Global Corporate Tax and India: RSTV- Big Picture

Rajya Sabha TV programs and discussions are very insightful and informative from a UPSC perspective. In this article, we provide a gist of the RSTV Big Picture debate on the Model Tenancy Act. This topic is important for several subjects under the UPSC syllabus such as polity, governance, social issues, economy, etc.

Global Corporate Tax and India:- Download PDF Here

Anchor:- Vishal Dahiya

Participants

1.Dilip Chenoy, Secretary General, FICCI

2.Subhomoy Bhattacharjee, Consulting Editor, The Business Standard

Context:

G7 Finance ministers have agreed in principle to ratify a 15 percent global minimum corporate tax rate to counter the possibility of countries undercutting each other to attract investments.

Background:

The Pillar Two proposal was the Organisation for Economic Co-operation and Development’s (OECD) plan to plug the remaining Base Erosion and Profit Shifting (BEPS) issues and provide jurisdictions the right to “tax back” where other jurisdictions have either not exercised their primary taxing right or have exercised it at low levels of effective taxation. 

Base Erosion and Profit Shifting (BEPS) refers to the strategies used by multinational companies to avoid paying tax, by exploiting the mismatches and gaps in the tax rules.

BEPS Action 6 addresses treaty shopping through treaty provisions whose adoption forms part of a minimum standard that members of the BEPS Inclusive Framework have agreed to implement. It also includes specific rules and recommendations to address other forms of treaty abuse. Action 6 identifies tax policy considerations jurisdictions should address before deciding to enter into a tax agreement.

Significance:

  • This move will close loopholes (Treaty Shopping) used by the corporates to shift revenues and profits to low tax jurisdictions.
  • A global taxation system is an important step in the present interconnected global economy.
  • It aims to end the decades long race to the bottom and now countries could explore other ways to attract corporate investment, such as Ease of doing business procedures in terms of logistics, ancillary infrastructure, faster clearances, etc.
  • According to the State of Tax Justice report of 2020, India loses over $10 billion in tax revenue due to rerouting of profits and revenues to low tax jurisdictions like Mauritius, Singapore and the Netherlands. (Tax avoidance).
  • It’s in line with India’s taxation scheme:
    • The announcement of the reduction of corporate tax rates to 22% along with various tax simplification provisions.
    • Levy of digital transaction tax for MNCs like Google who earn huge profits in India.
    • Finalization of double taxation avoidance agreements (DTAA).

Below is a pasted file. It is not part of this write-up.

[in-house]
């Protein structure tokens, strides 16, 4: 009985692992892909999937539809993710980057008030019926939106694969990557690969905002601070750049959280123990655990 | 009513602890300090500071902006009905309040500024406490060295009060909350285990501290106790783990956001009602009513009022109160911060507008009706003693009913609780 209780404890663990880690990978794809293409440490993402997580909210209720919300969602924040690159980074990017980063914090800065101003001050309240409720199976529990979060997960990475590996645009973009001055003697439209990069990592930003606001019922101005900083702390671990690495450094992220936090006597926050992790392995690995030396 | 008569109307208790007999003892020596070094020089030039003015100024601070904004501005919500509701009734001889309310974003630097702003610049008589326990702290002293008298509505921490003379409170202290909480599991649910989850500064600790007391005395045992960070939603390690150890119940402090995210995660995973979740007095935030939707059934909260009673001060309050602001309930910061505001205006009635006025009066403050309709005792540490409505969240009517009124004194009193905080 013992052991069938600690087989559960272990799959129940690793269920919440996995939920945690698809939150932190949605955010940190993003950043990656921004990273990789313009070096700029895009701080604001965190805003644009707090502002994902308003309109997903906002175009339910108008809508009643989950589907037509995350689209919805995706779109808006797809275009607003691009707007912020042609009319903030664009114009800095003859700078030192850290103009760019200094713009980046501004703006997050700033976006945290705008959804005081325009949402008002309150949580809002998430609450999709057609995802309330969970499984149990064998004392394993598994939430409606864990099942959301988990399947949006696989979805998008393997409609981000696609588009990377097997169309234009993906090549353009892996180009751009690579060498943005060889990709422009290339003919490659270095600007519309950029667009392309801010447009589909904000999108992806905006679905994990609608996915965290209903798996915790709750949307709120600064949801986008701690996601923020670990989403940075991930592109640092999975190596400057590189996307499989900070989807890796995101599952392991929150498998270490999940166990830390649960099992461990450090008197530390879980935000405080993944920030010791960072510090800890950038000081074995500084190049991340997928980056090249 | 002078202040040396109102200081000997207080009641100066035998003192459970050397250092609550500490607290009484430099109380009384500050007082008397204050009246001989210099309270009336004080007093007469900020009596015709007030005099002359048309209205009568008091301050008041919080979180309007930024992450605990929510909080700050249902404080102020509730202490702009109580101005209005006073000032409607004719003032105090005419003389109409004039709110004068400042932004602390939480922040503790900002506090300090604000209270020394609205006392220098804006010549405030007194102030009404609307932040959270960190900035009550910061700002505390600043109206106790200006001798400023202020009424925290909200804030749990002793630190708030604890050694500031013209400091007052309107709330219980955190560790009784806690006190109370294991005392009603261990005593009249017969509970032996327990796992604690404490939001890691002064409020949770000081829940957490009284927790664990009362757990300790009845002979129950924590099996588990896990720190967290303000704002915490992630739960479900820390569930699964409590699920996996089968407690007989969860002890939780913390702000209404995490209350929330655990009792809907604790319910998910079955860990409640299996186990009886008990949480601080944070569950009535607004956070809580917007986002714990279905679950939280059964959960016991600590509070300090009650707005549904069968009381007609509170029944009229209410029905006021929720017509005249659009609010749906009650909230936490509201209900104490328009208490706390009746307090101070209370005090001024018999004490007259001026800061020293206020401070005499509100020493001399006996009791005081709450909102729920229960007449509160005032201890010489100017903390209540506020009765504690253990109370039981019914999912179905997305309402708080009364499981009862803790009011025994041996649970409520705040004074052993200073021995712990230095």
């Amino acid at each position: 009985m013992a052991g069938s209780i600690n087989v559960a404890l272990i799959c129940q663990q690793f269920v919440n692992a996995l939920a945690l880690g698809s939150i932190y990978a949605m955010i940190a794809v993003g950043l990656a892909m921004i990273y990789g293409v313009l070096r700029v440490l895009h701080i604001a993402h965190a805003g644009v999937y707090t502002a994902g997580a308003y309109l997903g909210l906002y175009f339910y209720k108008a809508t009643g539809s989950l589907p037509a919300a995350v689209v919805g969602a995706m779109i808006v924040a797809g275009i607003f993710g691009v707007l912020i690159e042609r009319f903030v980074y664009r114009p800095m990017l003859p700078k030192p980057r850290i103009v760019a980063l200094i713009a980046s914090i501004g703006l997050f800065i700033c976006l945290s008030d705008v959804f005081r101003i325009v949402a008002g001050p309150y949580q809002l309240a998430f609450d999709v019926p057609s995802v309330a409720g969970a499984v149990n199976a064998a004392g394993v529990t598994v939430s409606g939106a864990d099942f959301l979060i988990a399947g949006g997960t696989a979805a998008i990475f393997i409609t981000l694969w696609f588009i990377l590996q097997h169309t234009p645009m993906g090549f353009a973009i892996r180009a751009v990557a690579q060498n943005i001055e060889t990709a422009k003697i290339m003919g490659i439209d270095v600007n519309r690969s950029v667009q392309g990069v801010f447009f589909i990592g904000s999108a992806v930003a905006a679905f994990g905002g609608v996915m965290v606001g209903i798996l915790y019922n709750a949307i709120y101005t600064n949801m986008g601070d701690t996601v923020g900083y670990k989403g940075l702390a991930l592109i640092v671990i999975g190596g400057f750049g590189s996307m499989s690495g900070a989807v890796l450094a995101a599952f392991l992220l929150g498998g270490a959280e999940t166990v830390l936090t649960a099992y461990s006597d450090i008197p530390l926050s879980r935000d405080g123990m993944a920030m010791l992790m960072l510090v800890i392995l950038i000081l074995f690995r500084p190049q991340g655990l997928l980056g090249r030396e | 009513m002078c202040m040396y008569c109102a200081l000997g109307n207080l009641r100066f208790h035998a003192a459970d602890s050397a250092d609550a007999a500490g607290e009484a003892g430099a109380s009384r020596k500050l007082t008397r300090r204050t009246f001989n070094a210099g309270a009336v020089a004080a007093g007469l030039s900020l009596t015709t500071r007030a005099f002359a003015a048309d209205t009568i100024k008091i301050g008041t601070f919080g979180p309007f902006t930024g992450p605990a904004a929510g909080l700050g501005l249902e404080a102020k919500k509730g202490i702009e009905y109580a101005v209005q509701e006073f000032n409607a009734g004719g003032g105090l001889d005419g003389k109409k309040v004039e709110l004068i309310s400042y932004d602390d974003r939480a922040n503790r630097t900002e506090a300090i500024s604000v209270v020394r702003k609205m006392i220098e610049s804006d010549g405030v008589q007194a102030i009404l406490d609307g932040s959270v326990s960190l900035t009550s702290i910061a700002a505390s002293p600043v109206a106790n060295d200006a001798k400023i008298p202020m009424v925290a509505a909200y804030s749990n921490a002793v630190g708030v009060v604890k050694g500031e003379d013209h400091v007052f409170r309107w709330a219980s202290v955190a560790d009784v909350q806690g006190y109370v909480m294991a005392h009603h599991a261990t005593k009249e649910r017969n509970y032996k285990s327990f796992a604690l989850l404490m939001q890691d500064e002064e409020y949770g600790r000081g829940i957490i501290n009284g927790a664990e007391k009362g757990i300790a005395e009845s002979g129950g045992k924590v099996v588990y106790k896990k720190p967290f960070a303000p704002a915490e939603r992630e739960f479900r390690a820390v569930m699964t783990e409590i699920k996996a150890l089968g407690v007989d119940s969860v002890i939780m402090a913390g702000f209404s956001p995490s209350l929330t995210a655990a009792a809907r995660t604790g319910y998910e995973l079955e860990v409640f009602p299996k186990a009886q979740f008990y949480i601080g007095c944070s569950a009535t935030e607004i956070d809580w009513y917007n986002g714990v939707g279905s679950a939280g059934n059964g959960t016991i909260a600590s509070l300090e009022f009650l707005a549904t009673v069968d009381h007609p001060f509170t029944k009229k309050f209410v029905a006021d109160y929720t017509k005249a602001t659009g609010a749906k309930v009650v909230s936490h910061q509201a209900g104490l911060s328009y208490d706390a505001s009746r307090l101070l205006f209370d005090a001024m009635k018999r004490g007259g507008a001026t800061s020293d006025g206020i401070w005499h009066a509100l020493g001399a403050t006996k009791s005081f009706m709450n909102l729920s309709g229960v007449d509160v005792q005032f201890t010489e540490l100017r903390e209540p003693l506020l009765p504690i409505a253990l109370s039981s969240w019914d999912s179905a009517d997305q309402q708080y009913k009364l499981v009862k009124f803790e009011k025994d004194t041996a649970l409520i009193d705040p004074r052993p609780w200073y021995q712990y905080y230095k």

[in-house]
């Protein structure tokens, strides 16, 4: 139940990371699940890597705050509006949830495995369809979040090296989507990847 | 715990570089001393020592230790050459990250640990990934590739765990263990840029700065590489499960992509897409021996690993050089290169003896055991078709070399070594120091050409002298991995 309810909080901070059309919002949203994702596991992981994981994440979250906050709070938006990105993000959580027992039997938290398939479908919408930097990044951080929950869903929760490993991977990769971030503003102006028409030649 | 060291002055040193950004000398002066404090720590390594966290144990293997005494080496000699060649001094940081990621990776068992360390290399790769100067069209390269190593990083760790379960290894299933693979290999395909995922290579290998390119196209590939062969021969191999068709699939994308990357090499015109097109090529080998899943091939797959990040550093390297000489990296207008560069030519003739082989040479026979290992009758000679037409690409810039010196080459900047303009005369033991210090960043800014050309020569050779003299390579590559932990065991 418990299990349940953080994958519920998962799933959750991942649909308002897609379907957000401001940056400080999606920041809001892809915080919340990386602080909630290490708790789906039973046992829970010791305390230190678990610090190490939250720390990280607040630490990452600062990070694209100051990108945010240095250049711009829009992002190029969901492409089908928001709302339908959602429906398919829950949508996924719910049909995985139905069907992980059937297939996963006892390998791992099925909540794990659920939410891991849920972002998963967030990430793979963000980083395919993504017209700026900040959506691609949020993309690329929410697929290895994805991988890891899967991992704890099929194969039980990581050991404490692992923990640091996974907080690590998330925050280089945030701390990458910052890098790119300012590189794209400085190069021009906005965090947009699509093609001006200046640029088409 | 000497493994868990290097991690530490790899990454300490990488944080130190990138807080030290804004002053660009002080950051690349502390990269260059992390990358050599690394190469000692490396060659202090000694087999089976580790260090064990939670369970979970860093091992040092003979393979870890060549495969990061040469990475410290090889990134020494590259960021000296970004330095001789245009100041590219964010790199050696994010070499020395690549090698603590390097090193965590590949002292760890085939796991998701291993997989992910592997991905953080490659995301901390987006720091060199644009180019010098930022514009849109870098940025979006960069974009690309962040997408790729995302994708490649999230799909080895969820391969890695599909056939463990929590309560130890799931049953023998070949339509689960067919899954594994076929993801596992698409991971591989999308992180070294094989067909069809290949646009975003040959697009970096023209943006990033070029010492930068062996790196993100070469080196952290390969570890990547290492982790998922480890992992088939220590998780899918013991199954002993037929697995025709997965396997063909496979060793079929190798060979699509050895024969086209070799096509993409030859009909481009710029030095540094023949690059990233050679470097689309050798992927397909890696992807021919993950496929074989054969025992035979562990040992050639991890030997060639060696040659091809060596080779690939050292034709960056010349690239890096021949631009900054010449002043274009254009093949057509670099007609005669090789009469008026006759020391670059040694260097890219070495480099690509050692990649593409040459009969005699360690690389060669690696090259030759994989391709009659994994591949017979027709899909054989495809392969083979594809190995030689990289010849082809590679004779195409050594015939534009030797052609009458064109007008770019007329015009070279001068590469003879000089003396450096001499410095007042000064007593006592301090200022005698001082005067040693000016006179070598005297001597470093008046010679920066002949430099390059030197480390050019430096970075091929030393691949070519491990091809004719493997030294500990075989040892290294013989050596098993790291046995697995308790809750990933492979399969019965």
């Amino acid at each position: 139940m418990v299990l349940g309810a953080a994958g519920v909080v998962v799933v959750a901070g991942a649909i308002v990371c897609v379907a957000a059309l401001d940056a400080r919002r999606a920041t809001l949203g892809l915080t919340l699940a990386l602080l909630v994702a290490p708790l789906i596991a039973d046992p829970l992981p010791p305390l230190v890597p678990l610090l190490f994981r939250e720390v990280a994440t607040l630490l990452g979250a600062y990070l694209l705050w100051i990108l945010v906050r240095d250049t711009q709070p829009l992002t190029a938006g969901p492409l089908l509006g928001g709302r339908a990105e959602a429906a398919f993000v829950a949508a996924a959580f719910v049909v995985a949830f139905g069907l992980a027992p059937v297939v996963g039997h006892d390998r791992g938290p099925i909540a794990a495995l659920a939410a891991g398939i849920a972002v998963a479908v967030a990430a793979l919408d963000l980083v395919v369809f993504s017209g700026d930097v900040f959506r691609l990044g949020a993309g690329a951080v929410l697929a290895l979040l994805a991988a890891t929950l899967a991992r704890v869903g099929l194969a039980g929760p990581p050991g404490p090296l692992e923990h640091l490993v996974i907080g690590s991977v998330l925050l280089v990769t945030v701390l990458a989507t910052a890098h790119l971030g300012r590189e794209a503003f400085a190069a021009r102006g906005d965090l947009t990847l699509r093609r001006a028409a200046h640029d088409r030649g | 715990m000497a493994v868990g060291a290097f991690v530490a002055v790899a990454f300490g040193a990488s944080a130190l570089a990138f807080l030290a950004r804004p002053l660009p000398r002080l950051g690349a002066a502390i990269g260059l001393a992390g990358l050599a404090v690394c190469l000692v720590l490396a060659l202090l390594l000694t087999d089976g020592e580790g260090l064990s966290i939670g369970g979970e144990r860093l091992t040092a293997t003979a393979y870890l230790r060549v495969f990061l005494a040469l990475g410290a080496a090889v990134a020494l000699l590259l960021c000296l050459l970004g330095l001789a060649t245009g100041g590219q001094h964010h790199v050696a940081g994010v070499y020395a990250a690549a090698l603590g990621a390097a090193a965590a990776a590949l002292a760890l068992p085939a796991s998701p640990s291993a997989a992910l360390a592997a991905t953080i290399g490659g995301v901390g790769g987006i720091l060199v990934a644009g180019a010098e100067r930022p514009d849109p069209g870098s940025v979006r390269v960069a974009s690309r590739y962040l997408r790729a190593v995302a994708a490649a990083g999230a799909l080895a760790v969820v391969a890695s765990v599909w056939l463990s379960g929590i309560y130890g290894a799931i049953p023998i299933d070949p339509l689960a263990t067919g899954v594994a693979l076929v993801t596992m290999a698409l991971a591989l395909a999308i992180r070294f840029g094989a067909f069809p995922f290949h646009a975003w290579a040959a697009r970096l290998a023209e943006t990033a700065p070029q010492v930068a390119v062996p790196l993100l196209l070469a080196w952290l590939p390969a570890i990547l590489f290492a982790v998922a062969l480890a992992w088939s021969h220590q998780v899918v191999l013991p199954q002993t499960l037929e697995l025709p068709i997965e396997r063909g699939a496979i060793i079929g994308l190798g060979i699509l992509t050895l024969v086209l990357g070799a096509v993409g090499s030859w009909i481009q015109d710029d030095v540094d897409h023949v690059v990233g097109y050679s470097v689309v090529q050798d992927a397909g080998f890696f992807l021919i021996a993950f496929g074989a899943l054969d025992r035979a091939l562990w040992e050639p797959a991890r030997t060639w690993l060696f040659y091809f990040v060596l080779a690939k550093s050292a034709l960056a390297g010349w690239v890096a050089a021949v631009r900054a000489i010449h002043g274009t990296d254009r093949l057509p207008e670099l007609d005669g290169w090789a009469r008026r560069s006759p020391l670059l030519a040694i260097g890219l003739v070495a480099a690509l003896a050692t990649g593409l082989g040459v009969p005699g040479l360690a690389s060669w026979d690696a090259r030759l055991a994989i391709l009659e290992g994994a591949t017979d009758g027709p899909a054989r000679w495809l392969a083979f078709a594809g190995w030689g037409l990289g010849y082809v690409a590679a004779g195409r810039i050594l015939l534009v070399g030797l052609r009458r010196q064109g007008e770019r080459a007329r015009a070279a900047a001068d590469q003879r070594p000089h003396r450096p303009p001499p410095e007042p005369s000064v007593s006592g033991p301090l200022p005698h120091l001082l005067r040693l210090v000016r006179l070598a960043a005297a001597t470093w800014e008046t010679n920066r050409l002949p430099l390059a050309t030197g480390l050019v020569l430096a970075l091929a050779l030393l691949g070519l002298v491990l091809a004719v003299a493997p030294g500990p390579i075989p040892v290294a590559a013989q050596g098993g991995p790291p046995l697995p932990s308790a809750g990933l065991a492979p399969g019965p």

• It provides a level playing field for domestic companies and companies located in tax havens.
  • It will discourage multi-layering of the corporations by means of the creation of shell companies for the purpose of tax evasion.

Challenges:

  • Taxation is the sovereign right of every nation and relinquishing the right of deciding tax rates might hamper the financing of vital social service schemes.
  • Investment in any country on the pretext of low tax rates is a vital means for the development of the country.
  • This step might increase inequality and withdrawal of investment from smaller economies because developed countries already are at an advantage in terms of ease of doing business measures.
  • The measures like SEZs and industrial parks will become defunct with the rise of a global minimum tax.
  • The burden of increased taxation might ultimately lie on the people.
  • It might not be fully equipped to counter tax evasion because the companies can still manipulate the quantum of profits, via accounting, on which tax has to be levied.

Future perspectives: 

  • A concrete plan is yet to be announced and there would be more clarity once the functional details are unveiled.
  • India must negotiate to balance out its domestic concerns like variable bands of taxes along with this new form of taxation for maximum gains.
  • India is a major economic player where a lot of FDI is incoming but the tax receipts are not commensurate with the economic growth. This measure will address this anomaly and surely benefit India in the long run.

Read all the RSTV articles in the link.

FAQ about Global Corporate Tax

What is the global tax deal?

Under the deal, multinationals could be forced to pay a minimum tax rate of 15% wherever they operate, rather than only paying the majority of duties in the nations where they have their headquarters.

Why high corporate tax rates are bad?

The economic literature shows that corporate income taxes are one of the most harmful tax types for economic growth because capital investment is sensitive to corporate taxation.

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